Vermiculite retains an amazing amount of water, 200% - 300% by weight. Perlite does not retain nearly enough water, it moves water through transpiration, but does not actually hold or retain any substantial quantity. A 50-50 blend of perlite and vermiculite works well in that it allows for hydration and oxygenation of the developing roots.

Oasis Root CubesOasis Root Cubes will also suffice, they offer a decent starting environment for seedlings and plant cuttings.

Before you place your cuttings in their containers there are a few optional steps you may want to take

Optional Steps

A. Rooting HormoneRooting Hormone for cuttings is optional, it does improve your odds - but it is not 100% essential. Any container you use should not be so shallow that it will not support the anticipated root depth. Moisten your media and place the cutting with the cut end buried in the media about an inch and a half deep.

B. Cinnamon works well as a rooting agent. Cinnamon powder applied to the stem when planting a cutting will stimulate root growth in most plants. Roll the dampened ends of plant cuttings in cinnamon and it will encourage the growth of additional shoots. At the same time it will keep the cutting disease free while it is developing. I've heard of people mixing Honey with the cinnamon and then rolling the cutting in it - which sounds feasible as the honey has anti-bacterial properties and will also serve as a nutrient for the cutting. See - Cinnamon Fungicide and Rooting Plants



Step by Step Instructions

1. Fill your containers with a 50/50 blend of perlite and vermiculite.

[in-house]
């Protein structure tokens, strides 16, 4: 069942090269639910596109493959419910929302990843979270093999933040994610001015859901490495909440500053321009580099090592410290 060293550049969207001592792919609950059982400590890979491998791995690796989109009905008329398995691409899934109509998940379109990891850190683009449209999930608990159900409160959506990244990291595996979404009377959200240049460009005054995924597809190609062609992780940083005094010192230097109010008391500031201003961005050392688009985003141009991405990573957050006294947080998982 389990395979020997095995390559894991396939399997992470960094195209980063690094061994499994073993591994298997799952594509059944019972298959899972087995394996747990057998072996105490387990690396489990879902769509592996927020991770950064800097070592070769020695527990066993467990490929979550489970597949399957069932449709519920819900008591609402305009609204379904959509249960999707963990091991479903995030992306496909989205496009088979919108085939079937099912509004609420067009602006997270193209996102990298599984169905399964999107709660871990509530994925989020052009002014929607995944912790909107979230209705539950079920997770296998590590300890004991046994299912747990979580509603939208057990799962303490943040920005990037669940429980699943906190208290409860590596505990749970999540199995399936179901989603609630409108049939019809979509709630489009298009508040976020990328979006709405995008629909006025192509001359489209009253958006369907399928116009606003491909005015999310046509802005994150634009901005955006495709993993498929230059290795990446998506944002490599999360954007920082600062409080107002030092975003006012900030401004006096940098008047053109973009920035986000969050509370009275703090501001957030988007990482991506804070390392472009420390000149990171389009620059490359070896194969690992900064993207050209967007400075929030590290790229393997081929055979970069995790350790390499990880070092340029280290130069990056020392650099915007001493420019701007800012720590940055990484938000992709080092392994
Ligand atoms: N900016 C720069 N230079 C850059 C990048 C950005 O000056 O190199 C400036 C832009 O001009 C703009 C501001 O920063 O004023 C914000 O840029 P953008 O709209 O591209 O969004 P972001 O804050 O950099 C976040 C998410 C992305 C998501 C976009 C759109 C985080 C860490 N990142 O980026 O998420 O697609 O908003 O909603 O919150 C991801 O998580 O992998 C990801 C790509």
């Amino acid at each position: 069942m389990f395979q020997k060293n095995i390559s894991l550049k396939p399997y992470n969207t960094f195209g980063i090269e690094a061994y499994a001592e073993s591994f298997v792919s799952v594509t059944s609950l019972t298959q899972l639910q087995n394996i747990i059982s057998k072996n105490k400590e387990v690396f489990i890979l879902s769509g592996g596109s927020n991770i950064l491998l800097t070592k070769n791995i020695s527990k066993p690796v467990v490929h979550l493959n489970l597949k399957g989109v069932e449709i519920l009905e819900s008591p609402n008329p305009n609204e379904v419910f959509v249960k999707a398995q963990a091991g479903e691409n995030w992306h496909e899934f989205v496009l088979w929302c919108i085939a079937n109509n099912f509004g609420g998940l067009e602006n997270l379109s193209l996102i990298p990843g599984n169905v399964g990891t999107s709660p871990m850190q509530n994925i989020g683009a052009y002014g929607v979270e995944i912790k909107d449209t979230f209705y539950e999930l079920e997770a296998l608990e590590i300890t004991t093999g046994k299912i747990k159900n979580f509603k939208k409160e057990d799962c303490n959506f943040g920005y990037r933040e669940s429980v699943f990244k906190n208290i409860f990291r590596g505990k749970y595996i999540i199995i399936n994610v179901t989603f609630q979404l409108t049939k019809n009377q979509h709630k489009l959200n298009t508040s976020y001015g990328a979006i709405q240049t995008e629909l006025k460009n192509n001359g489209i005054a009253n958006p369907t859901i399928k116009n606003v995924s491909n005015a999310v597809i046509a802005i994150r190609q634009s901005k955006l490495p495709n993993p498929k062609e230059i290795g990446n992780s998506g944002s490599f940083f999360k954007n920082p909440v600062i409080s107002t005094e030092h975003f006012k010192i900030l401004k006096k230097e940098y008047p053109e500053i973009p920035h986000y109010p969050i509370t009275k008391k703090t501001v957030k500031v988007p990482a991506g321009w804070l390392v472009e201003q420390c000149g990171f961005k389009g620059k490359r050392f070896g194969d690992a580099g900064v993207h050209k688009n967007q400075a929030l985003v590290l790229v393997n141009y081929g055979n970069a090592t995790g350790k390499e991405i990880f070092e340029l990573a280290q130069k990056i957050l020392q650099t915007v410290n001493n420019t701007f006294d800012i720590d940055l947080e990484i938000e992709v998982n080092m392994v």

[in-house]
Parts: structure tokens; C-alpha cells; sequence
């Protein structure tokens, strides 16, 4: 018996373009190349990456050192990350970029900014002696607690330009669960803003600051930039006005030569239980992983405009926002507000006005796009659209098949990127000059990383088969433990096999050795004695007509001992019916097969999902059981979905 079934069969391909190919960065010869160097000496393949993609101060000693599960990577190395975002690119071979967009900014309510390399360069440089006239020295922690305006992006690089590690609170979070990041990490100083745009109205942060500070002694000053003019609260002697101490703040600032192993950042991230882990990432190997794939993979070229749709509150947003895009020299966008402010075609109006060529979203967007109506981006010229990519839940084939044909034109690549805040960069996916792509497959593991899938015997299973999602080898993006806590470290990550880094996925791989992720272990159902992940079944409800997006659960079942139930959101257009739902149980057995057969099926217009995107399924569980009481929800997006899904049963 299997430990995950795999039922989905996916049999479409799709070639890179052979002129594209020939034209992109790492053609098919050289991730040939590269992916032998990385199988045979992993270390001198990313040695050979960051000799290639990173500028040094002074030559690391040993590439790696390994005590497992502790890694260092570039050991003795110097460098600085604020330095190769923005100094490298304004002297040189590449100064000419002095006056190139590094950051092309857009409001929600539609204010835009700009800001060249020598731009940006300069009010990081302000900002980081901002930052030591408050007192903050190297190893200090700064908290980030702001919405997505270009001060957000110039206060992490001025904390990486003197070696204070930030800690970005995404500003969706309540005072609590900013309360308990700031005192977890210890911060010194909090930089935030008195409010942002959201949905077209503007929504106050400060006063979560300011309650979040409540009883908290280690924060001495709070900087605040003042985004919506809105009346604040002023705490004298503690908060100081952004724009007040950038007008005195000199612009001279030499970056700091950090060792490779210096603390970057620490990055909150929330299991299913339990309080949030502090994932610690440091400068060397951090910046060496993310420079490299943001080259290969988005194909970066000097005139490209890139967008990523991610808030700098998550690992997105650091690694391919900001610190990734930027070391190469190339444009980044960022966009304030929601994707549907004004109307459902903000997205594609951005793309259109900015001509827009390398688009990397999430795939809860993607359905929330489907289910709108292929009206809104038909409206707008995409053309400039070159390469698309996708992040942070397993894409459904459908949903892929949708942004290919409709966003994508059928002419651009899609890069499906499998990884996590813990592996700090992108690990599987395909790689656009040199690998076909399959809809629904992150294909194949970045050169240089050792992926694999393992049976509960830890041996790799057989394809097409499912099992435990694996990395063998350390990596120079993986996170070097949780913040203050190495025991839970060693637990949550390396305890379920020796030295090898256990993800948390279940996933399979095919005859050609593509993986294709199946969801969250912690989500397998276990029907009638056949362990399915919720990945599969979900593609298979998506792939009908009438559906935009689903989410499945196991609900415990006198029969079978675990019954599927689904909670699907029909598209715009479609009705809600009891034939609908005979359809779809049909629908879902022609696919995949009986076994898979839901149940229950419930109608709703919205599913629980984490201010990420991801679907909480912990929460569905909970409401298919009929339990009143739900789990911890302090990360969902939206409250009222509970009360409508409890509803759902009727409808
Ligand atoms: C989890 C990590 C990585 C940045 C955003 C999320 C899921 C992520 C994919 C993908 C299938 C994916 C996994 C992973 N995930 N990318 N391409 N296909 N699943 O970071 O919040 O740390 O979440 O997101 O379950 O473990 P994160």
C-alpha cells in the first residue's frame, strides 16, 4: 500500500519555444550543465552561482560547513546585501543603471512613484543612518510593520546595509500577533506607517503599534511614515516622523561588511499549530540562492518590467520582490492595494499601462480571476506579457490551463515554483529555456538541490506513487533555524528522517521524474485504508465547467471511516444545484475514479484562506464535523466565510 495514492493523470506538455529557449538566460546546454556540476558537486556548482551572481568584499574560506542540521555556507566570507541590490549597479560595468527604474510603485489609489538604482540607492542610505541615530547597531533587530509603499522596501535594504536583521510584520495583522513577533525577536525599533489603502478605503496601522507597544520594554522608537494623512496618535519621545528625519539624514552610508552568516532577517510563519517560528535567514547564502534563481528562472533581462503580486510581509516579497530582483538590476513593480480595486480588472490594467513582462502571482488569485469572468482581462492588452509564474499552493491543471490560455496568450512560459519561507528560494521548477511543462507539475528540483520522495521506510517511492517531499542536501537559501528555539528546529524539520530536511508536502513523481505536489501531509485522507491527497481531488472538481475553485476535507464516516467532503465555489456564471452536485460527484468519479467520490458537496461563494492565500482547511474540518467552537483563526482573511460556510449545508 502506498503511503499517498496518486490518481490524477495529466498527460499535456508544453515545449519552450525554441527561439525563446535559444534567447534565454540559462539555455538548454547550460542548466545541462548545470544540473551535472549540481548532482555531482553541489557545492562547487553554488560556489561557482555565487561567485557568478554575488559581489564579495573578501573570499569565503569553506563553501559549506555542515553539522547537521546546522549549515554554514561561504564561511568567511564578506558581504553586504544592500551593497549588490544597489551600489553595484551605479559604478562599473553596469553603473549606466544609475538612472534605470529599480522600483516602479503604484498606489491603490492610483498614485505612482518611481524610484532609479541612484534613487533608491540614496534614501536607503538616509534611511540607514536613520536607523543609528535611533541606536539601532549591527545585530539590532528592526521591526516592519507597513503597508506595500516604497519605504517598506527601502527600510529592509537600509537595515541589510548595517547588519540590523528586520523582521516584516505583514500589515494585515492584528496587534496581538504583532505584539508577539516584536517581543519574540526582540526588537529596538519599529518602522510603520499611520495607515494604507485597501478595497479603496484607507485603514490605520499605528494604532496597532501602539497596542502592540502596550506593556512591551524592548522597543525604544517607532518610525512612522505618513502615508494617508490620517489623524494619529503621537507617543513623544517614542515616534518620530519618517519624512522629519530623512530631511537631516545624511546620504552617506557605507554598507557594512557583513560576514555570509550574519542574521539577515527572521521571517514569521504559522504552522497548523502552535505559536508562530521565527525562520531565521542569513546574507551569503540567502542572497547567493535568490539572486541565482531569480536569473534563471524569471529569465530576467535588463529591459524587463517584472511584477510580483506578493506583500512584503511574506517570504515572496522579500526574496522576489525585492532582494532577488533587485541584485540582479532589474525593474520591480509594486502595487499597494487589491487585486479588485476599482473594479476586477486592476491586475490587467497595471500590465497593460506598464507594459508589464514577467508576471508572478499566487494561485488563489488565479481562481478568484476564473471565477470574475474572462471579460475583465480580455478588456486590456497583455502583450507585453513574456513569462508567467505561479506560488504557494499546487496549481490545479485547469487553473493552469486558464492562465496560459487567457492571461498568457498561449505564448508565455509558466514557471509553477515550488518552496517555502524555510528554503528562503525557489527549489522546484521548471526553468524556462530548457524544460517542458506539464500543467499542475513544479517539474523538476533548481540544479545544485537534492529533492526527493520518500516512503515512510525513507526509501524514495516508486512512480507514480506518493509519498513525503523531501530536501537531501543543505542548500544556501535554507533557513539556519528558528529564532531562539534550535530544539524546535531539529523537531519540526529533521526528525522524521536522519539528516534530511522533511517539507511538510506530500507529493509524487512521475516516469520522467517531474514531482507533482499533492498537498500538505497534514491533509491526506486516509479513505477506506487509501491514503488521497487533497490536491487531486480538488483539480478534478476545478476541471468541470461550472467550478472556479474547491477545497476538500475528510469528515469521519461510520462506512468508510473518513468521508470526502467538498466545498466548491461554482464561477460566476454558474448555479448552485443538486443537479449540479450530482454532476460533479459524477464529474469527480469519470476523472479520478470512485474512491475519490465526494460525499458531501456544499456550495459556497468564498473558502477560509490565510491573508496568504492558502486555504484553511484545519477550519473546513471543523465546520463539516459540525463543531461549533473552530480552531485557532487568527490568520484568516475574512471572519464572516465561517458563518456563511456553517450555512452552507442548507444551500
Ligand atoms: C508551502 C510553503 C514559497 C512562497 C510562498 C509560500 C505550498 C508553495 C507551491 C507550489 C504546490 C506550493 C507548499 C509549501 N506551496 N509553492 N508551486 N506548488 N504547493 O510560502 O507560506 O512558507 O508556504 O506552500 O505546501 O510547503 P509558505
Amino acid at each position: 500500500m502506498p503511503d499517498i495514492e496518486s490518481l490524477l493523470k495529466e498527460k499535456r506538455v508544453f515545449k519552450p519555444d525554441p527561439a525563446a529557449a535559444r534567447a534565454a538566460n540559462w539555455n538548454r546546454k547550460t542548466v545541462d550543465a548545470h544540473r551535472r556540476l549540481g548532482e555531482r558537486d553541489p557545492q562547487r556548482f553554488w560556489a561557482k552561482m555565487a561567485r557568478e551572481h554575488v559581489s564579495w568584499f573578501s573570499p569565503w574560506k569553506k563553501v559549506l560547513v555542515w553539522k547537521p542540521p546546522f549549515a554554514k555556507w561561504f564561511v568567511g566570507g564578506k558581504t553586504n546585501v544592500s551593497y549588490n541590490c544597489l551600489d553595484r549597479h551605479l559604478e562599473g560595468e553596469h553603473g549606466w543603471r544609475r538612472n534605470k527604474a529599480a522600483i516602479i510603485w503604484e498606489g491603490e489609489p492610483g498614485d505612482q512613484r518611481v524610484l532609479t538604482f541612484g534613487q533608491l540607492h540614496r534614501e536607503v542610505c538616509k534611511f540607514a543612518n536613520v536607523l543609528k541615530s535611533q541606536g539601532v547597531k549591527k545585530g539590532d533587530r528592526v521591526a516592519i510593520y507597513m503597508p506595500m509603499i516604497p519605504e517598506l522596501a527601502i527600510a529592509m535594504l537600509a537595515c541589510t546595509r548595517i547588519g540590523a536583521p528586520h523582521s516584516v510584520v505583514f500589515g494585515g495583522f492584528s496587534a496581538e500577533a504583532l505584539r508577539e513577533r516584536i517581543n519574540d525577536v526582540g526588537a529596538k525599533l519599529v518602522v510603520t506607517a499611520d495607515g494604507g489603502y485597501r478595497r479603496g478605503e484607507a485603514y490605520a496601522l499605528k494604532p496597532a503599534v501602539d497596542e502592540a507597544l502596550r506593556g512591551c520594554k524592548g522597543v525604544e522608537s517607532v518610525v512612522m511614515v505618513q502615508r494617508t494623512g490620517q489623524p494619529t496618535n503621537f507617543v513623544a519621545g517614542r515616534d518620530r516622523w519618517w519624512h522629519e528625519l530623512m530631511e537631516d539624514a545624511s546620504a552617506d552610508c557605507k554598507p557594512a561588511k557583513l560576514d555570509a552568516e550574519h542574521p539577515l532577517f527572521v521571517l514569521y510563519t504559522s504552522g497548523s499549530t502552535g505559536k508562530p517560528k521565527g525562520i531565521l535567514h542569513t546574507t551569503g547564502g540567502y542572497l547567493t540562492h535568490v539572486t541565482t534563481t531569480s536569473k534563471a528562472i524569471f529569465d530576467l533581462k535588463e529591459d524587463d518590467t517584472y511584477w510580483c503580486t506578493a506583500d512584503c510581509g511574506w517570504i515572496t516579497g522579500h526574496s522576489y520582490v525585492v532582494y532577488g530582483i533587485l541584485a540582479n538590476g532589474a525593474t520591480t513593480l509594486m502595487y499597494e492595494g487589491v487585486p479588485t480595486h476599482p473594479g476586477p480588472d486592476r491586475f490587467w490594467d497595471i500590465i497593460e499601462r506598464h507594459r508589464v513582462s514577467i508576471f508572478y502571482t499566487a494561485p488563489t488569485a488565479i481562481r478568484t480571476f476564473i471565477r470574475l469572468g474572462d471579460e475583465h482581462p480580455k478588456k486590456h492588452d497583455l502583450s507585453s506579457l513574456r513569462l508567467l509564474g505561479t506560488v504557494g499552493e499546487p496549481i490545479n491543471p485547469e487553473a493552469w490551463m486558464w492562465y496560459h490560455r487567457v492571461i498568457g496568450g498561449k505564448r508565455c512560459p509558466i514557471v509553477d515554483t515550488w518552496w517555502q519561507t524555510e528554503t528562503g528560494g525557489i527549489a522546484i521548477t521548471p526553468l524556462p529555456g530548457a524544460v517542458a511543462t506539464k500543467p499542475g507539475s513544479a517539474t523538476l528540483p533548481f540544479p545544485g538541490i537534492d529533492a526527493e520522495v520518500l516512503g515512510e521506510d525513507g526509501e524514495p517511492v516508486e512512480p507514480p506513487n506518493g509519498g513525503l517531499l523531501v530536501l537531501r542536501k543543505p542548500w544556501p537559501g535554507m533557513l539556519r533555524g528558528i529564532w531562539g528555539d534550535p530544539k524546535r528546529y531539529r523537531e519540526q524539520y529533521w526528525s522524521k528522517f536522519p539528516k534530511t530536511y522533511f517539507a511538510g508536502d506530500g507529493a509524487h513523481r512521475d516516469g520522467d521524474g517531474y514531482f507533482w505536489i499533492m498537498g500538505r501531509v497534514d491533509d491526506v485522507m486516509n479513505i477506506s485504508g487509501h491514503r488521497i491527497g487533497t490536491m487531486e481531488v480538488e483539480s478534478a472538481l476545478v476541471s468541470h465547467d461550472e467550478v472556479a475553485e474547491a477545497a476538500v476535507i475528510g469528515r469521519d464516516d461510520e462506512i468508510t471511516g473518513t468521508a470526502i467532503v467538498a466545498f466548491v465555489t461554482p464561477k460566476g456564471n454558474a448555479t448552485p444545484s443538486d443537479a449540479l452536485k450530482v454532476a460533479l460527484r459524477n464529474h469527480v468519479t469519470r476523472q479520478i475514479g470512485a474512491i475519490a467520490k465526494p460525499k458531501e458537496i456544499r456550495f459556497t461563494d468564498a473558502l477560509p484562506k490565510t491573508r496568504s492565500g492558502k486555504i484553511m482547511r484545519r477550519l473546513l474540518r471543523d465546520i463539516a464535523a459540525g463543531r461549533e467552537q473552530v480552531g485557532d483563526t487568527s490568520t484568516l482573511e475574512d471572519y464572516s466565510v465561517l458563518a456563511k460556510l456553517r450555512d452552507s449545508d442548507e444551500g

Perlite is composed of minerals that have been subjected to high heat which caused it to "plump" up and expand.

Vermiculite retains an amazing amount of water, 200% - 300% by weight. Perlite does not retain nearly enough water, it moves water through transpiration, but does not actually hold or retain any substantial quantity. A 50-50 blend of perlite and vermiculite works well in that it allows for hydration and oxygenation of the developing roots.

2. Take cuttings of 5 - 6 inches each. Remove any flowers or buds. Remove the bottom leaves leaving only two leaves near the top of the cutting.

3. Put the cuttings into the perlite blend, don'tram it in -rather clear a space for it then gently move the blended media back around the butt end of the cutting to keep it anchored in place. It should be buried deep enough into the perlite so that the spots where you removed the lower leaves from is buried - this is where most of your new roots will be developing.

4. Keep the cuttings warm and shaded. Steady Direct sunlight will kill them.

5. Keep them warm, moist and shaded for at least a week.

6. In the second week, you should see new root systems developing. Its at this point that you'll want to gradually reintroduce the cuttings to sunlight - I said gradually , a wee bit at a time.

7. By the third week, your cuttings should be ready for transplant into the garden.


Other edible Plants that can be propagated from cuttings include Rosemary, Mint family plants such as peppermint and spearmint, Currants, Basil, Lemon Verbena, some other nightshade family plants such as peppers and eggplant.

The technique and timing varies slightly from plant to plant. A cutting is generally started from a softwood cutting.